Tell us your journey on querying and now publishing, THE MIDNIGHTS. How did it come to be?
I studied creative writing in college, and then got my MFA, which is a pretty basic route. After that, though, my path was a little unorthodox. I never actually queried.
I met my agent at a conference, during agent speed dating. She was my last speed dating session of the day, and one that wasn’t even supposed to be mine (a friend was sick so I took her spot). I sat down and started babbling, because I had no freaking idea how to pitch a book I was only half finished with, and I could tell that she was totally uninterested in the nonsense I was saying. But, I happened to have these little chapbooks with me, from a contest I won with an excerpt from the novel. And while I continued blathering nonsensically about a story I didn’t even totally understand yet, my agent began reading. A minute or so later, she looked up and said, “I want to read the rest of this. Send it to me.”
So I did. I signed with her shortly thereafter. I worked on the book for another two years or so before we sent it out on submission. I got a lot of rejections, as most of us do, but ultimately found an editor who was the absolute perfect fit.
Write a fun fact about yourself.
When I was a kid, I was really into video and computer games. I actually think that these games were the first form of storytelling that I responded to. I was particularly obsessed with the work of this groundbreaking female game designer named Roberta Williams, who developed these incredible (for their time) fantasy adventure games. My all-time favorite was called King’s Quest IV: The Perils of Rosella, about a princess who gets sent to a fantasy land to save a fairy, defeat a witch, and find a magic fruit to save her dying father (her father was the hero of the first two games in the series). If I’m not mistaken, this was one of the first adventure games that featured a female lead; the princess was doing the saving, instead of being the one saved.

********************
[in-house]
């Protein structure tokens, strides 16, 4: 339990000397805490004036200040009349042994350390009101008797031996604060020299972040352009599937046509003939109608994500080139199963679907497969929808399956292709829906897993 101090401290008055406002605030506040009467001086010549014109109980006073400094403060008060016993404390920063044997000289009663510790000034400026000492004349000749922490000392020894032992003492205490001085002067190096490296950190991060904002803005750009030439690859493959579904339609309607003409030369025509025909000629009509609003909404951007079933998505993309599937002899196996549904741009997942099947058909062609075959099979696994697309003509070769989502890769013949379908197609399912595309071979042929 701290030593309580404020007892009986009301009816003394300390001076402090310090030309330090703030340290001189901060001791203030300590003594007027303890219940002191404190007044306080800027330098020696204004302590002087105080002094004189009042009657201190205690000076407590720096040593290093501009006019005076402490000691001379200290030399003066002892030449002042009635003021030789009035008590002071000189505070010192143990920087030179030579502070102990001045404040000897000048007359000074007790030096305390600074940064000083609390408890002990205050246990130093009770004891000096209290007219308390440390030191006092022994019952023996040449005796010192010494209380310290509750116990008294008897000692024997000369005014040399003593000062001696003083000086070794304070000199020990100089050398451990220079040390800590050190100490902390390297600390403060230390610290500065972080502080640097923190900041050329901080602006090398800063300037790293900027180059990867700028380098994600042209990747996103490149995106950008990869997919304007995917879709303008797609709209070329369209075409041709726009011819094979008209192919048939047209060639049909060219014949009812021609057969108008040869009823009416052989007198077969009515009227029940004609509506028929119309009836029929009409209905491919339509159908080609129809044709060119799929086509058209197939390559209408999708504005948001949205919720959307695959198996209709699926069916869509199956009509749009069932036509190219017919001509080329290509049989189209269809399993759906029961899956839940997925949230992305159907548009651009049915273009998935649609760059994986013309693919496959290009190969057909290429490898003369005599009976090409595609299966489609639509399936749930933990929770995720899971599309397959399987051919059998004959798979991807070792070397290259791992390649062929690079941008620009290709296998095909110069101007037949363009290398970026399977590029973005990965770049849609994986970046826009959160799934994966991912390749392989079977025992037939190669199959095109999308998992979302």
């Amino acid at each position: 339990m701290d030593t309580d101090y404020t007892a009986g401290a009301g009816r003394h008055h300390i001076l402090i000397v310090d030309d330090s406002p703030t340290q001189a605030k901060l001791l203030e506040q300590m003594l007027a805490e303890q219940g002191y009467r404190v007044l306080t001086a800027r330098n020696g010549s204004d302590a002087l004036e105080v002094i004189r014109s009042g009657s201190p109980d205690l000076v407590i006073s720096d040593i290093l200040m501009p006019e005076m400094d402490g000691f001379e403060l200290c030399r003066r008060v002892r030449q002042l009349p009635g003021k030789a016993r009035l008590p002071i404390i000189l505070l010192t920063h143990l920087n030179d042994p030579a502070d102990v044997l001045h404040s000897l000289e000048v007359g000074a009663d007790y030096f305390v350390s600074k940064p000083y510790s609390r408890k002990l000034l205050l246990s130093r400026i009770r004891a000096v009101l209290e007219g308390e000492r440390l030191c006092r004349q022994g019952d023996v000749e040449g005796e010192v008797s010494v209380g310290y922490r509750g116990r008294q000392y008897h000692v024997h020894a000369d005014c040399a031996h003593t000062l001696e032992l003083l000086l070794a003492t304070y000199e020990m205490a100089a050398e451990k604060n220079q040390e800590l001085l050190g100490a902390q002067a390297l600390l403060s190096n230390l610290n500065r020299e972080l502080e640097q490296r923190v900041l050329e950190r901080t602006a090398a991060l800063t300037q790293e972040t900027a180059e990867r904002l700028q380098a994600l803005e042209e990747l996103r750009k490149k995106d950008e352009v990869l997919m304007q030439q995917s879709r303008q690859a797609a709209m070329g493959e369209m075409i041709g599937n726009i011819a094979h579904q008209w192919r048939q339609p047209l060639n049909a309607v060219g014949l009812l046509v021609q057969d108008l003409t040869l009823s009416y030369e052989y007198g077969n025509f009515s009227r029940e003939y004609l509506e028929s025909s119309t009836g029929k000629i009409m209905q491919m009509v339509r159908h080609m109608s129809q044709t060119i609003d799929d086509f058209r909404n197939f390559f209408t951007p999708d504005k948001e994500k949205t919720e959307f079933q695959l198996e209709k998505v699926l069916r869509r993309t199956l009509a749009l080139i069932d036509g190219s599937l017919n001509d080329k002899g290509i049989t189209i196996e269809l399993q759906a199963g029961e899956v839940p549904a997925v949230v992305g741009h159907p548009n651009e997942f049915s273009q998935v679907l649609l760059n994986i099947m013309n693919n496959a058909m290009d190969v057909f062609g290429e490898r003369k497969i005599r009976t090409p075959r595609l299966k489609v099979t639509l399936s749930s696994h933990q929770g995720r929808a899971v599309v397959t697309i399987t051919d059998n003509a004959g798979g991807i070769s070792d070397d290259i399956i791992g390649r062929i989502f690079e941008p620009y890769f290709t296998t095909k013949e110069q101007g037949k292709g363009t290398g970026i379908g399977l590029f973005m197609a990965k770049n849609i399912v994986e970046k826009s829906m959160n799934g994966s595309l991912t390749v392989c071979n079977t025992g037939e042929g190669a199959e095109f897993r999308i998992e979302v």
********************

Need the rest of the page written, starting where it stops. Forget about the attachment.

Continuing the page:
I played The Perils of Rosella over and over and over, enamored with the world, fascinated by the characters. Everyone you encountered had a full story, even if you only glimpsed a sliver of it, and Rosella’s own story changed depending on the choices you made. It blew my mind. Every single little detail mattered, the same way it would in a novel.
Fun fact about one of your favorite things.
Does my cat count? She’s definitely my favorite thing. She has three legs, and is absolutely bonkers. She has at least a dozens of nicknames, including: Monster, Little Monster, Monster Mash, Sneak Attach, Night Terror, Col. Bananas, and Little Tostones. (Her real name is Cisco.) She’s afraid of plastic bags and brooms.
Is there anything else you’d like to share with the readers today?
Nope! Just my eternal gratitude for everyone who’s read or is interested in reading THE MIDNIGHTS. This is truly the book of my heart, a seven year long journey, and I could not be happier to finally share it with all of you! Thanks for having me on the blog!